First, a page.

Lebanese mark death of al-Hariri

Hundreds of thousands fill Beirut to remember former prime minister killed by car bomb.

    Syria pulled its forces out of Lebanon amid popular outrage over al-Hariri's killing [Reuters]

    Al-Hariri, also a prominent businessman, was killed along with 22 others in a car bomb blast on Beirut's Corniche on February 14, 2005.

    The killings were widely blamed on Syria, Lebanon's eastward neighbour, which at the time had troops and security officers stationed on Lebanese soil.

    Troop pull-out

    Army troops were deployed across Beirut in the run up to the rally, to avoid any outbreak of violence.

    In depth


    March 14 coalition MP Walid Jumblatt talks to Al Jazeera

    The commemoration of al-Hariri's death comes as Lebanon country prepares for legislative elections on June 7.

    Parties from the March 14 bloc, which is backed by Washington, will be ranged against an alliance led by Hezbollah, a Lebanese political party and armed group supported by Syria and Iran.

    "The upcoming elections on June 7 are a defining moment in Lebanon’s democracy; we look forward to elections in a democratic atmosphere, in compliance with the law, under Arab and international monitoring as required by the current state of affairs," Saad al-Hariri, the leader of the parliamentary majority and son of Rafiq, said in a speech at the rally.

    "I call upon all the Lebanese parties to rise above differences and adopt constructive dialogue; to maintain our co-living and steer Lebanon away from any form of violence."

    The turnout to the rally is seen by many analysts as an indicator of voters' mood before the elections.

    "Their ability to rally people will be carried over at the ballot box," Osama Safa, head of the Lebanese Centre for Policy Studies, said.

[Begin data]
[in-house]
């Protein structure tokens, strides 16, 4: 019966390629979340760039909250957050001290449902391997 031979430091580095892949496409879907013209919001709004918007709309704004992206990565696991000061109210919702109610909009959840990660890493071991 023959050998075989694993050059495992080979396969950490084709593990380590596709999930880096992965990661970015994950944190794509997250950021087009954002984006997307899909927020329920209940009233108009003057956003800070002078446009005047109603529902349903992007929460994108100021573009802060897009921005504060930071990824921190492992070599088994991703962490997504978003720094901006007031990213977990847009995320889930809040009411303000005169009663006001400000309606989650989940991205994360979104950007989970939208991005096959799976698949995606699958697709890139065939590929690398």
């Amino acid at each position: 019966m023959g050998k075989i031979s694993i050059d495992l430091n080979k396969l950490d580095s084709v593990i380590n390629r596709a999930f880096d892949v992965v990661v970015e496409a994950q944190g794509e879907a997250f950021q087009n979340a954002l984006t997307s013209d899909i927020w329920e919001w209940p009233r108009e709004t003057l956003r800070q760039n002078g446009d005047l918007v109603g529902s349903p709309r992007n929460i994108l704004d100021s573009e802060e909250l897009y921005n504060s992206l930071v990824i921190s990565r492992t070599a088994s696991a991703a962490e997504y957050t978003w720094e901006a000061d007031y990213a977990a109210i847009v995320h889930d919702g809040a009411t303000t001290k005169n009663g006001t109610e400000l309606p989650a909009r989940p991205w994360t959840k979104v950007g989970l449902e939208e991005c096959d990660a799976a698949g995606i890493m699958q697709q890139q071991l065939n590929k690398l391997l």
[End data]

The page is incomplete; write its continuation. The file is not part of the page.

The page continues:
UN investigation

    The United Nations tribunal to try al-Hariri's alleged killers, which is due to start on March 1, will also try those presumed responsible for a series of other attacks on Lebanese leaders and journalists.

    Seven suspects have been arrested in connection with al-Hariri's death, including four Lebanese generals.

    Senior Syrian officials have also been implicated in the UN investigation but Damascus has denied any connection with al-Hariri's death.

    Thousands of people staged demonstrations in the wake of al-Hariri's killing, calling for Syria to respect Lebanon's sovereignty.

    Syria eventually pulled its troops out of Lebanon in April 2005, ending a 29-year presence in the country.

    SOURCE: Al Jazeera and agencies


    'We scoured for days without sleeping, just clothes on our backs'

    'We scoured for days without sleeping, just clothes on our backs'

    The Philippines’ Typhoon Haiyan was the strongest storm ever to make landfall. Five years on, we revisit this story.

    How Moscow lost Riyadh in 1938

    How Moscow lost Riyadh in 1938

    Russian-Saudi relations could be very different today, if Stalin hadn't killed the Soviet ambassador to Saudi Arabia.

    The peace games: Dreaming big for South Sudan's youth

    The peace games: Dreaming big for South Sudan's youth

    A relatively new independence and fresh waves of conflict inspire a South Sudanese refugee to build antiwar video games.